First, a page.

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Posted: 10/2/2011 1:52:19 PM EST
Originally Posted By Joenavy85:
Some may discredit this because it came from wikipedia, but I emailed it to my cousin (a Marine Gunnery Sargeant) who verified the info with one of his friends who works in Quantico.


Action: The M40 has always been based on the proven Remington 700 Short Action with .308 bolt face and this is no different in the M40A3. These actions are house tuned by Marine armorers; the trigger guard assembly is manufactured by the DD Ross Company, though several M40A3s use Badger Ordnance trigger guards. In 2007, the Marine Corps began replacing the DD Ross trigger guard assemblies with the M5 detachable magazine trigger guard manufactured by Badger Ordnance.

Barrel: The barrel is a Schneider 610; 24-inch, 6-groove, 1:12" match-grade heavy barrel.

Stock: All service M40A3s are based upon the A4 Tactical Riflestock, a high-quality benchrest-style fiberglass riflestock made by McMillan Fiberglass Stocks and cast molded in an OD Green color. The action is glass bedded into the stock with aluminum pillars, while the barrel is allowed to "float" (it is attached only to the action), ensuring maximum accuracy. The stock has adjustable length-of-pull (through a buttstock spacer system) and a Marine manufactured adjustable saddle-type cheekpiece. The stock also has six mount flush cups, two on each side front and back and one each on the front and rear underside. One bipod stud is located on the underside of the forearm.

Sling: The Model 1907 sling that has been historically used on M40A3s has been replaced with the Quick Cuff Model Two sling manufactured by Tactical Intervention Specialists.
Snipers utilize a M40A5 with tripod and suppressor while training at the Mountain Warfare Training Center

Bipod: The M40A3s use a 6–9" Harris notched swivel type bipod with a KMW podlock. The QD bipod attaching screw is replaced with a screw made by Jon Tank of Tanks Rifle Shop.

Dayscope: A modified Schmidt & Bender 3–12× 50 Police Marksman II LP rifle scope with illuminated reticle has replaced the Unertl MST-100 10× fixed day scope, previously used on both the M40A1 and M40A3. This dayscope is mounted with Badger Ordnance USMC M40A3 34mm scope rings, which use a standard ring in the rear and a wider MAX-50 ring in front. The standard front ring cap is replaced with a SPA-Defense B634 34mm Male Dovetail, as a mounting platform for the Simrad KN200 Night Vision Weapon Sight. The scope and rings are mounted on a DD Ross 30 minute-of-angle lugged Picatinny rail.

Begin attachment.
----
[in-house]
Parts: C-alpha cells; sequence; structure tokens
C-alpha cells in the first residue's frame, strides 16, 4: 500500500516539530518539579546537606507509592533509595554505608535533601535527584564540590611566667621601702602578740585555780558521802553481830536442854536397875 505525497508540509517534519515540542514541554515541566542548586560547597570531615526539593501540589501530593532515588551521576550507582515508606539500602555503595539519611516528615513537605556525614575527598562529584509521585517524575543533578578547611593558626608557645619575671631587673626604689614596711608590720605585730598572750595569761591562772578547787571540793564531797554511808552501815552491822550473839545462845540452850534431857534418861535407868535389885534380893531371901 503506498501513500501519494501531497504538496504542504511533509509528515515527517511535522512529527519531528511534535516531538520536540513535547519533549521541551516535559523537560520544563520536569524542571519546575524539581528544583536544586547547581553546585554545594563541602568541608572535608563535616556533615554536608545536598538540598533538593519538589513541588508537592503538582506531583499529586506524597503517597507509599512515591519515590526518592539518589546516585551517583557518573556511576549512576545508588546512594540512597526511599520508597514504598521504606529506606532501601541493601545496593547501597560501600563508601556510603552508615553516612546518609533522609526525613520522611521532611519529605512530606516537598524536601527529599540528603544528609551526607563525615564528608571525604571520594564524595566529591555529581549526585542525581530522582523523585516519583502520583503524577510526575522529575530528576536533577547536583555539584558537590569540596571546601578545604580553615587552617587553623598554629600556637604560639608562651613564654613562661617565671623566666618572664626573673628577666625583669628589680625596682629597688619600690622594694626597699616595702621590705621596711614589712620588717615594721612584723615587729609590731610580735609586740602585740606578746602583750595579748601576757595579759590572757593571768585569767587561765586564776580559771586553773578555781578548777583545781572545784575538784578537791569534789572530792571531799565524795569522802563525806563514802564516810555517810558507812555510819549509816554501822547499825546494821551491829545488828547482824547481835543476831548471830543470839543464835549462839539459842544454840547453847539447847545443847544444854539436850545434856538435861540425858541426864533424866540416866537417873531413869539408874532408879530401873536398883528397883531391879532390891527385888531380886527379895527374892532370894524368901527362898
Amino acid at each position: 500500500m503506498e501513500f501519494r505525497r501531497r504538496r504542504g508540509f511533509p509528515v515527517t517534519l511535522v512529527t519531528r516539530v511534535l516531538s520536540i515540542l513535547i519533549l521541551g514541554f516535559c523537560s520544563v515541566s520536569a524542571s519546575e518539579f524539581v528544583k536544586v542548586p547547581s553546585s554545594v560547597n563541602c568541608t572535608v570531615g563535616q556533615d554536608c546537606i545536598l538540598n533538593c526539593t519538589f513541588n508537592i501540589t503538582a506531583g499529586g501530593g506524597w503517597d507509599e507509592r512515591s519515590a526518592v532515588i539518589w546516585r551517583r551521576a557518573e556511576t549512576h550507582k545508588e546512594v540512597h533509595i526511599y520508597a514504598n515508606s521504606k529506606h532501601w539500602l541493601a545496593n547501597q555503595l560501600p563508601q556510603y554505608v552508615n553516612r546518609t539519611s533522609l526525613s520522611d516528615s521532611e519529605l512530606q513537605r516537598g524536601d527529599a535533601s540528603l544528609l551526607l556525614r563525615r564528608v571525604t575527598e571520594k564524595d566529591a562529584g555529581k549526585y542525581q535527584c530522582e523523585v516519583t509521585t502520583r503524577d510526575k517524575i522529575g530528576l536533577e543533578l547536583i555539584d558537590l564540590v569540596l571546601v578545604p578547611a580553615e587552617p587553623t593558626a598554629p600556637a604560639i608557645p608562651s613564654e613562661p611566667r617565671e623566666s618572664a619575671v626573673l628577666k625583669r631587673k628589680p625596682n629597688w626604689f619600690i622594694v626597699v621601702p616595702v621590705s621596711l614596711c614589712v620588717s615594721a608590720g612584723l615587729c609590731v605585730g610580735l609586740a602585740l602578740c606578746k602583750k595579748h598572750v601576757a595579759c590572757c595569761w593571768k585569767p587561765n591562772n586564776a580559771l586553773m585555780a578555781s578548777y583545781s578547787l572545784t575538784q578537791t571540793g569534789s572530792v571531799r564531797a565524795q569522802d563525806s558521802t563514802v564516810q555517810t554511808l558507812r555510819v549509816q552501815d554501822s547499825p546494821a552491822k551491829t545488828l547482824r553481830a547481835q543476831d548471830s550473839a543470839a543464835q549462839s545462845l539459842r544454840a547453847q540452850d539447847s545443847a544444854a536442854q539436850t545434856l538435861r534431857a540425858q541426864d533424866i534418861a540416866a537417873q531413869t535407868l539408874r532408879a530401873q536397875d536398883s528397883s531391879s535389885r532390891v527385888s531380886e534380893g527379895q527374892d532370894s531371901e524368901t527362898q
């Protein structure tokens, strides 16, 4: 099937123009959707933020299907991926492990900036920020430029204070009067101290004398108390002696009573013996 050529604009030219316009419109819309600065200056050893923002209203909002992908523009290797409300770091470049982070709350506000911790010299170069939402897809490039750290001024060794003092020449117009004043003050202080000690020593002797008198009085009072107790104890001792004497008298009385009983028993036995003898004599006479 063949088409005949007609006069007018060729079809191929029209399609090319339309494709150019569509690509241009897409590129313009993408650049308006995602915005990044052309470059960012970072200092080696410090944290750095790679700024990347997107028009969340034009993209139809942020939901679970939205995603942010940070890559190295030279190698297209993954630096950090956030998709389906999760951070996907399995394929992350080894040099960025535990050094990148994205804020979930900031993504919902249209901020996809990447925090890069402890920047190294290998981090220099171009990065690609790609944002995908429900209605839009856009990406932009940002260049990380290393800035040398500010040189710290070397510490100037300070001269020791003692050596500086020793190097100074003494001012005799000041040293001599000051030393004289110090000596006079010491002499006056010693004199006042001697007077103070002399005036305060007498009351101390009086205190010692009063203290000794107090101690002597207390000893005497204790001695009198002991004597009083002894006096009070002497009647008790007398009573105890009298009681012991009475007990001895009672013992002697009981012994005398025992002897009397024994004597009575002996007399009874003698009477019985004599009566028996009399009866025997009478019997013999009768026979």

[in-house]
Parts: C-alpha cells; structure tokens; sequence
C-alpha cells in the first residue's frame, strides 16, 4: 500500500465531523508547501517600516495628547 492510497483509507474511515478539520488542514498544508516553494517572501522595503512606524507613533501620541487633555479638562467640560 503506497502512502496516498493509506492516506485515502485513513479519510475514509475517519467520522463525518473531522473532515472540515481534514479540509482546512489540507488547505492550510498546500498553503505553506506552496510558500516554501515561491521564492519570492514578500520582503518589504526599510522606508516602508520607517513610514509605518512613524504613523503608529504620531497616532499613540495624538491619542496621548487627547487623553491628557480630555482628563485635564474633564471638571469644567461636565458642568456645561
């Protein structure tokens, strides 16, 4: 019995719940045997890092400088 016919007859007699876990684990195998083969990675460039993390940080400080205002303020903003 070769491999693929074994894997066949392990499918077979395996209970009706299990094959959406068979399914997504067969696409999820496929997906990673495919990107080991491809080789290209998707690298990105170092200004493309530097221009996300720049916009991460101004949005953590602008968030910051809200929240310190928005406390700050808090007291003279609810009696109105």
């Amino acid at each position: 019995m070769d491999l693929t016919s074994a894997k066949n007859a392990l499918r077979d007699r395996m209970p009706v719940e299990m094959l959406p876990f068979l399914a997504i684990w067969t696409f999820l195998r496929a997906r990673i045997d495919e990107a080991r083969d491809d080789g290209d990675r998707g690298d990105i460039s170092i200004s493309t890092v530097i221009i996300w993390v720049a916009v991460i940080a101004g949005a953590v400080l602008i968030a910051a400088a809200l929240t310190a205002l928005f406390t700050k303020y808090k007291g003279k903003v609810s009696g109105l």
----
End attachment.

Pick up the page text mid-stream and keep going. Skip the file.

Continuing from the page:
Quick inject: The Marines measure differently. They measure from the recoil lug, so in reality the barrels are 25 inches.

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Posted: 10/2/2011 2:49:53 PM EST
Originally Posted By Joenavy85:
Some may discredit this because it came from wikipedia, but I emailed it to my cousin (a Marine Gunnery Sargeant) who verified the info with one of his friends who works in Quantico.


Action: The M40 has always been based on the proven Remington 700 Short Action with .308 bolt face and this is no different in the M40A3. These actions are house tuned by Marine armorers; the trigger guard assembly is manufactured by the DD Ross Company, though several M40A3s use Badger Ordnance trigger guards. In 2007, the Marine Corps began replacing the DD Ross trigger guard assemblies with the M5 detachable magazine trigger guard manufactured by Badger Ordnance.

Barrel: The barrel is a Schneider 610; 24-inch, 6-groove, 1:12" match-grade heavy barrel.

Stock: All service M40A3s are based upon the A4 Tactical Riflestock, a high-quality benchrest-style fiberglass riflestock made by McMillan Fiberglass Stocks and cast molded in an OD Green color. The action is glass bedded into the stock with aluminum pillars, while the barrel is allowed to "float" (it is attached only to the action), ensuring maximum accuracy. The stock has adjustable length-of-pull (through a buttstock spacer system) and a Marine manufactured adjustable saddle-type cheekpiece. The stock also has six mount flush cups, two on each side front and back and one each on the front and rear underside. One bipod stud is located on the underside of the forearm.

Sling: The Model 1907 sling that has been historically used on M40A3s has been replaced with the Quick Cuff Model Two sling manufactured by Tactical Intervention Specialists.
Snipers utilize a M40A5 with tripod and suppressor while training at the Mountain Warfare Training Center

Bipod: The M40A3s use a 6–9" Harris notched swivel type bipod with a KMW podlock. The QD bipod attaching screw is replaced with a screw made by Jon Tank of Tanks Rifle Shop.

Dayscope: A modified Schmidt & Bender 3–12× 50 Police Marksman II LP rifle scope with illuminated reticle has replaced the Unertl MST-100 10× fixed day scope, previously used on both the M40A1 and M40A3. This dayscope is mounted with Badger Ordnance USMC M40A3 34mm scope rings, which use a standard ring in the rear and a wider MAX-50 ring in front. The standard front ring cap is replaced with a SPA-Defense B634 34mm Male Dovetail, as a mounting platform for the Simrad KN200 Night Vision Weapon Sight. The scope and rings are mounted on a DD Ross 30 minute-of-angle lugged Picatinny rail.


The Army's M24 uses a 700 long action, while the USMC's M40 is a short action. The M24's barrel and action are made by Remington, the trigger by Jewel and the stock by HS Precision. The gun comes complete in this config from Remington. Any maintenance or service above the user level is done by Remington. There's also some upgraded configurations floating around including external mags, AICS stocks, Mars rails, McCann rails, threaded barrels, suppressors, etc.